The United Nations (UN) has adopted several recommendations of a new asteroid defence plan, the first steps in preventing Earth from being struck by an asteroid.
The recommendations were a response to an asteroid strike earlier this year in Chelyabinsk, Russia. This object injured thousands and was around 17 metres across.
Something ten times bigger exploded over a remote Siberian region called Tanguska in 1908. This flattened thousands of square kilometres of forest like matchsticks, with a force hundreds of times that of the Hiroshima atomic bomb.
We have only found 1% of these “killer” asteroids, meaning there are hundreds of times more out there than we know of. One of them, sooner or later, will have our name written on it.
A little disappointingly for fans of [Bruce Willis’ Armageddon](http://en.wikipedia.org/wiki/Armageddon_(1998_film), the UN’s first steps included setting up committees. These will share information about any incoming asteroids (the International Asteroid Warning Group) and decide who will coordinate Earth’s response (the Committee on the Peaceful Uses of Outer Space).
It may not sound like much, but this is in fact a big deal. One of the longstanding issues in dealing with an incoming asteroid was the legal implications of what happens if it goes wrong.
Simply put, if NASA realised the asteroid would hit the USA, and managed to only change the asteroid’s direction to avoid the States but hit China, this could be seen as an act of war (or the mother of all lawsuits at the very least).
For a global threat we need a global response, as well as a global share of the blame if it goes wrong.
The hard bit is over?
Now it’s clear(-er) who is to deal with any incoming asteroids. That leaves the “simple” matter of finding the asteroids and deflecting them.
Asteroids are small, about the size of a football field (of any footy code), which is tiny by astronomy standards. This isn’t a search for a needle in a haystack. It’s a search for that needle somewhere in all the hay on Earth.
To make matters worse the needles aren’t nice and shiny; they’re dull and barely visible. The only time asteroids are seen by our telescopes is when they reflect sunlight. That means we are completely blind to them if they are coming from the direction of the Sun (although a privately-funded space telescope called Sentinel will lie within Earth’s orbit so all asteroids heading towards the Earth would be lit up by the Sun).
In practice, we find asteroids by taking pictures of the night sky a few days apart; we then play a cosmic game of “spot the difference”. If anything has moved relative to the background stars it must be close to us.
We can then watch the asteroid’s movement over time, getting an ever-clearer idea of its trajectory (or its path through the Solar System) and whether the Earth may pass through it sometime in the future.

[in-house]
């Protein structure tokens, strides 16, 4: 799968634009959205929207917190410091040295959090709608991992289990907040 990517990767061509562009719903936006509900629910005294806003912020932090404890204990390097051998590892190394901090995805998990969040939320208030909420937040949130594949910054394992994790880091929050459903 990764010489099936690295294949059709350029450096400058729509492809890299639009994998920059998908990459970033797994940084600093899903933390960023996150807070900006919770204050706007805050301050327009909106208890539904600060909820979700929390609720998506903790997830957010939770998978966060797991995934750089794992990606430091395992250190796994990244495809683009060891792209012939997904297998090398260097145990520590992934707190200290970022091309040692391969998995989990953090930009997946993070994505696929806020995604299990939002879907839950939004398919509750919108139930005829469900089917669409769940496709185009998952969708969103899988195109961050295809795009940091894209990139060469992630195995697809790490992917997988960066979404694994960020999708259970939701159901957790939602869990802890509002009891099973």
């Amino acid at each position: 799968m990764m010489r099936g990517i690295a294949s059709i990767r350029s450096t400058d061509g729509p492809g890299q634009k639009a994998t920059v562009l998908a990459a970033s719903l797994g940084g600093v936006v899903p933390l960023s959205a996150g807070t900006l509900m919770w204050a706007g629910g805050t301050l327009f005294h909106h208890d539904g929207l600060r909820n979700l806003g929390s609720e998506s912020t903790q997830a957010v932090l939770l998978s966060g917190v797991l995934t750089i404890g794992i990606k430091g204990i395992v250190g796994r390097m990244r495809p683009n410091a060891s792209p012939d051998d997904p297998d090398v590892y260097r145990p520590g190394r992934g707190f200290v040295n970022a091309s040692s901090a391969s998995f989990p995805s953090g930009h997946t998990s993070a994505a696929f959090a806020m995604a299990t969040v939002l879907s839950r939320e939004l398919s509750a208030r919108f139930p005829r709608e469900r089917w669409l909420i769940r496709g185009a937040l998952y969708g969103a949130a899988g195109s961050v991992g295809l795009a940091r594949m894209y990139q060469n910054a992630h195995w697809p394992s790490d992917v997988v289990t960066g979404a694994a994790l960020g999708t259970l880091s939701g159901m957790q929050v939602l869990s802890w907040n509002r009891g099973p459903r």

We can’t ever perfectly know the trajectory, but we can give a chance of this collision occurring. The UN committee will decide how bad the odds have to get before Earth has to do something about it.
Incoming asteroid, call Bruce Willis?
Once we find an asteroid our options in dealing with it will change depending on how much warning we have.
If we found it early, and have decades to deal with the threat, then it’ll be much easier than if we have only a year (although if it’s too big then we may have no choice but to bunker down and wait out a year for the Deep Impact-style hit.
Although Hollywood would have you believe otherwise, we don’t want to stop the asteroid (it’s moving too fast and is too massive to even bother trying). We definitely don’t want to blow it up (that would turn a bullet into a shotgun blast that still mostly travels in the same trajectory).
Instead we want to gently nudge the asteroid so that it just misses Earth. The earlier we catch it, the more gentle we can be.
To nudge an asteroid we have two options. The first is to fly a spacecraft beside the asteroid and either throw a bag (or rope) around it and tow it with spacecraft’s rockets. Unfortunately the asteroid may be more a pile of rubble than solid rock and could break apart.
This is why a second option might be better - a gravity tractor.
Just as the Earth pulls you towards the ground thanks to gravity, you in turn are pulling the Earth towards you. But because you’re much smaller this has no noticeable effect.
If we fly our spacecraft beside a larger asteroid, it will fall towards the surface of the asteroid, but the asteroid will have fallen towards the spacecraft by a tiny amount too.
This means that if we then use the spacecraft rockets to back away we can let them fall together again. Do this for long enough and even a giant asteroid will be “towed” by the gravity of our little spacecraft.
To protect humanity from the fate of the dinosaurs, we will need new telescopes to search the skies, and spacecraft technology to perfect the deflection of the asteroid once found. But, to misquote a famous astronaut, even though the UN committee may be one small step for man, it is a giant leap for mankind.